Secondly: In my thirties, I often got the “But you don’t look it!” response (these days, less so. But more of that another time). And while this made me secretly half-happy because I knew that it was meant to be a compliment, it also left me feeling secretly quite sad – because what it gave with one hand, it took away with the other. It was simultaneously complimenting me on something external while slapping down the reality of who I was inside. So while the external me was flattered, the inner me felt rather unloved. Or at least: unappreciated. When someone says that a woman ‘doesn’t look her age’, the implication is that this is a good thing, because she shouldn’t look her age. Because we don’t like our women to age.

And the third reason I was failing to reveal my age to people was because I did want them to think I was younger than I was. (Which I know must sound strange, given my second reason above – but women are complex creatures, right? For example: I am against anti-ageing skin products, but I do dye my grey hair. I like cats, but also dogs. And so on.) The reason I wanted people to assume this was simple: I’d started writing comedy.  Specifically: jokes and sketches for live shows, radio and TV. And contrary to what you might think, I can confirm that comedy writing isn’t dominated by men – it’s dominated by men who started doing it from a relatively young age. And so I thought there would be some stigma attached to launching a career in this in my late – as opposed to, say, early – thirties. So I kept schtum about my age, in case people dismissed me, or thought I was odd, because of it. After all, the only thing worse than a women who’s ageing is a woman who’s ageing, and odd.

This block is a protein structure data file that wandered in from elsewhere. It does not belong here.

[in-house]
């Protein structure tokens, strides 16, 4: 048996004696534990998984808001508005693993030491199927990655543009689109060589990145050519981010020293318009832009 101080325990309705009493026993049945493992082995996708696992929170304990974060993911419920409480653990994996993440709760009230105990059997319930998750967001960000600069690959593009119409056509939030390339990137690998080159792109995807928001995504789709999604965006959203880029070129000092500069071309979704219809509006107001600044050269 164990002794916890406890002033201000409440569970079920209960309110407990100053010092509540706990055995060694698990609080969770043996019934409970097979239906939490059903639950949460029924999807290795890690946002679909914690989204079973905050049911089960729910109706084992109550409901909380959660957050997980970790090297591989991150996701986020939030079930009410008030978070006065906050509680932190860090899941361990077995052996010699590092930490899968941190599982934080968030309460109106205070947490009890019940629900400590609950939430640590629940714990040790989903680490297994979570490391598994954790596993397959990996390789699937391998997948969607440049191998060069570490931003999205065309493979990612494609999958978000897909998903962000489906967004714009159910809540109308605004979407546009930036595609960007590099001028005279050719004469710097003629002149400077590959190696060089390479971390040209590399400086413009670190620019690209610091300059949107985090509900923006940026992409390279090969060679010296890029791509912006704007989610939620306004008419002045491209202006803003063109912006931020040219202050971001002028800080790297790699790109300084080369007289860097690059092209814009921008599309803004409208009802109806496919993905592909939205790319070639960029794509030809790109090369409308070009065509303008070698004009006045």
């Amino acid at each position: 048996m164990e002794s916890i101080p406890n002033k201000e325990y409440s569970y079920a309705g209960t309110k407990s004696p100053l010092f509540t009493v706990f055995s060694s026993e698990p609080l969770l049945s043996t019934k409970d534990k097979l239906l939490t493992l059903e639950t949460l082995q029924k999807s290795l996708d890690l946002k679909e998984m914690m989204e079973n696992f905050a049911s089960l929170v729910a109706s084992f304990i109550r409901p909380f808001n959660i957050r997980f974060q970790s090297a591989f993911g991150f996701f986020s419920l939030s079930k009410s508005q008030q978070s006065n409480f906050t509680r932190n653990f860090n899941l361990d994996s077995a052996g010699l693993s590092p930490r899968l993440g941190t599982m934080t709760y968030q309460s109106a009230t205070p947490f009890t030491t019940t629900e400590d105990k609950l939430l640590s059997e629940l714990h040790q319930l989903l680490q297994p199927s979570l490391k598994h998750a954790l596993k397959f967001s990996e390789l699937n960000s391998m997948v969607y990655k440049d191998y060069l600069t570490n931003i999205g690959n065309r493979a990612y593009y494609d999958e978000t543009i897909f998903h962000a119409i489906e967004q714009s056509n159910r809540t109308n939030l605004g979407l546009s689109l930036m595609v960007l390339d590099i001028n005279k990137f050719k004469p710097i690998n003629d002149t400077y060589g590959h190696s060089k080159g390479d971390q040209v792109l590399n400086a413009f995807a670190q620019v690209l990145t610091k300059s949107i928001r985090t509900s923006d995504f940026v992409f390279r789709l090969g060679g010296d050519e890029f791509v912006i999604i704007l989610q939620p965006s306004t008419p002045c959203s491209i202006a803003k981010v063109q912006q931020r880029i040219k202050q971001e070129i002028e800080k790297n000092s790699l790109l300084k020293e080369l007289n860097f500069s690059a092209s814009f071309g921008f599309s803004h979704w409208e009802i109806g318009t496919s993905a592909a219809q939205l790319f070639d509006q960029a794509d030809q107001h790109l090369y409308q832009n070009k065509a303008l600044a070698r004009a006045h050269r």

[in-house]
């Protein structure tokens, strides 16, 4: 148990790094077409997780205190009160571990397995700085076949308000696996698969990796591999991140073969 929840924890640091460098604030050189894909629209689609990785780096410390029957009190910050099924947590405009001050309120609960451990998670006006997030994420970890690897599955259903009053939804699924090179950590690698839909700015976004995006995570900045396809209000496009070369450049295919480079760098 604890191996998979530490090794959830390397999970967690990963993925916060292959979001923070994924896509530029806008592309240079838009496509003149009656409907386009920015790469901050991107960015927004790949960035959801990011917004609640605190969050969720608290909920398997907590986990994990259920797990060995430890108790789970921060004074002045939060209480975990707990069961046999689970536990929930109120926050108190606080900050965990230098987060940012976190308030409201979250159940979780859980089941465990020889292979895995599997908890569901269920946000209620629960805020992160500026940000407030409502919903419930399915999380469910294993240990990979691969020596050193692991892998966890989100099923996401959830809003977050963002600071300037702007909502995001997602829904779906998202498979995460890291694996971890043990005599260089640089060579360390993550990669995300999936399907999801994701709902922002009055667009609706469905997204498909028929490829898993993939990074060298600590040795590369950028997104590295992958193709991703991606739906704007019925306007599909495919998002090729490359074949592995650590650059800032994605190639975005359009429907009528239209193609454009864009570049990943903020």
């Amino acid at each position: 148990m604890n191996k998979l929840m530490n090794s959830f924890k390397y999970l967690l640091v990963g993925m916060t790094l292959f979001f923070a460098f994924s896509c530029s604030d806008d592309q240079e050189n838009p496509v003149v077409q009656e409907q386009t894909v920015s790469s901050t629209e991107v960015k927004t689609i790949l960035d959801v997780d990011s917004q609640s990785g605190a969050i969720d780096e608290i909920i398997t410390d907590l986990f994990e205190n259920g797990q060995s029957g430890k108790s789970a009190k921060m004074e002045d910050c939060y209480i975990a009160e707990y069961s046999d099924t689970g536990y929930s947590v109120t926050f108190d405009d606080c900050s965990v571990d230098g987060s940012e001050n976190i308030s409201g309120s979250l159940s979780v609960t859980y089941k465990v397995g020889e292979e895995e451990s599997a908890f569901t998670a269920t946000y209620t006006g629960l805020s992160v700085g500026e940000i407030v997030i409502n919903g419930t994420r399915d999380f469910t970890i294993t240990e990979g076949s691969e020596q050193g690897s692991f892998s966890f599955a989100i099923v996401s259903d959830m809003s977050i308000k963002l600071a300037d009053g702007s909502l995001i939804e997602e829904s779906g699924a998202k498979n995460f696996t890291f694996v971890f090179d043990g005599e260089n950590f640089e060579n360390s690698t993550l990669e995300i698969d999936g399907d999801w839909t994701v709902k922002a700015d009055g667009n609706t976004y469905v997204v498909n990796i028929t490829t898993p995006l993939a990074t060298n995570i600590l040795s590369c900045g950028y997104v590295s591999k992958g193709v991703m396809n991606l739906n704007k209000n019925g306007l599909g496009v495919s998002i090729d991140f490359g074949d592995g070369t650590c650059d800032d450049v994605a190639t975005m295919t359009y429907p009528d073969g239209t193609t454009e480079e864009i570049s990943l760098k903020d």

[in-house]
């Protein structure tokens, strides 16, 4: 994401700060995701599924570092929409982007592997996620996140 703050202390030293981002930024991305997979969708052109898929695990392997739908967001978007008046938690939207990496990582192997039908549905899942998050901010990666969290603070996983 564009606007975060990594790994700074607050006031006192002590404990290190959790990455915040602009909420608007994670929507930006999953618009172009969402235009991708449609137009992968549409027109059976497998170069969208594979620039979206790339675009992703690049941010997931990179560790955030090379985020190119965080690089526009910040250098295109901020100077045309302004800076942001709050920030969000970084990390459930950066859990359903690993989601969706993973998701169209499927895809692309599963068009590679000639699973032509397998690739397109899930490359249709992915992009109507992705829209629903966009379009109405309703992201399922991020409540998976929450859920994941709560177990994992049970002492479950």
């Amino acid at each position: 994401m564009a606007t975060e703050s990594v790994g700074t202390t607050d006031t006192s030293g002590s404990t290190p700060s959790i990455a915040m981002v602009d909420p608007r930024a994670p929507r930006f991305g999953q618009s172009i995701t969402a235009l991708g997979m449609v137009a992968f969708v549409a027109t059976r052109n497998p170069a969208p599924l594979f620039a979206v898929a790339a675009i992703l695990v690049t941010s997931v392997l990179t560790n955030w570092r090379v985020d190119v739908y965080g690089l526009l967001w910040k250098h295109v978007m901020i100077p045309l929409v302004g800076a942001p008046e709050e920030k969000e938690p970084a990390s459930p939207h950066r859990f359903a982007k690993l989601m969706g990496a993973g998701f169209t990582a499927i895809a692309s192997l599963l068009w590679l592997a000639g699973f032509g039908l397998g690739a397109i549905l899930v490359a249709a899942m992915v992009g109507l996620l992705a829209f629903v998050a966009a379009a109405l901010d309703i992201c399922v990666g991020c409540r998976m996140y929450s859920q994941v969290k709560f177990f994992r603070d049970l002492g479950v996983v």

And yet now, in my 41st/42nd year, I just don’t care so much. I don’t care so much about being over 40, and about what other people think of me. Or more accurately: what I fear they might think of me. I don’t want – or am unable (I suspect it’s a combination of both) – to hide my age.

But even more than not wanting or being able to hide it, I rather want to embrace it. And as I sit here – a glass of red on the go, ‘Kind Of Blue’ playing on the stereo* and my boyfriend sitting across from me playing computer games (he’s 13 years younger than me – and before you ask, yes, I do see that fact featuring in this blog) – I feel ready to embrace it. To celebrate it. Yes, goshdarnit, to blog about it.

Here I come, forties! Don’t try to get away from me! I can run faster than you! Actually, these days I can’t. Not with my stiff knees. But more about those later.

*Note to under-40s: A ‘stereo’ is a hifi unit. No, wait: a music system. You still say ‘music system’, right?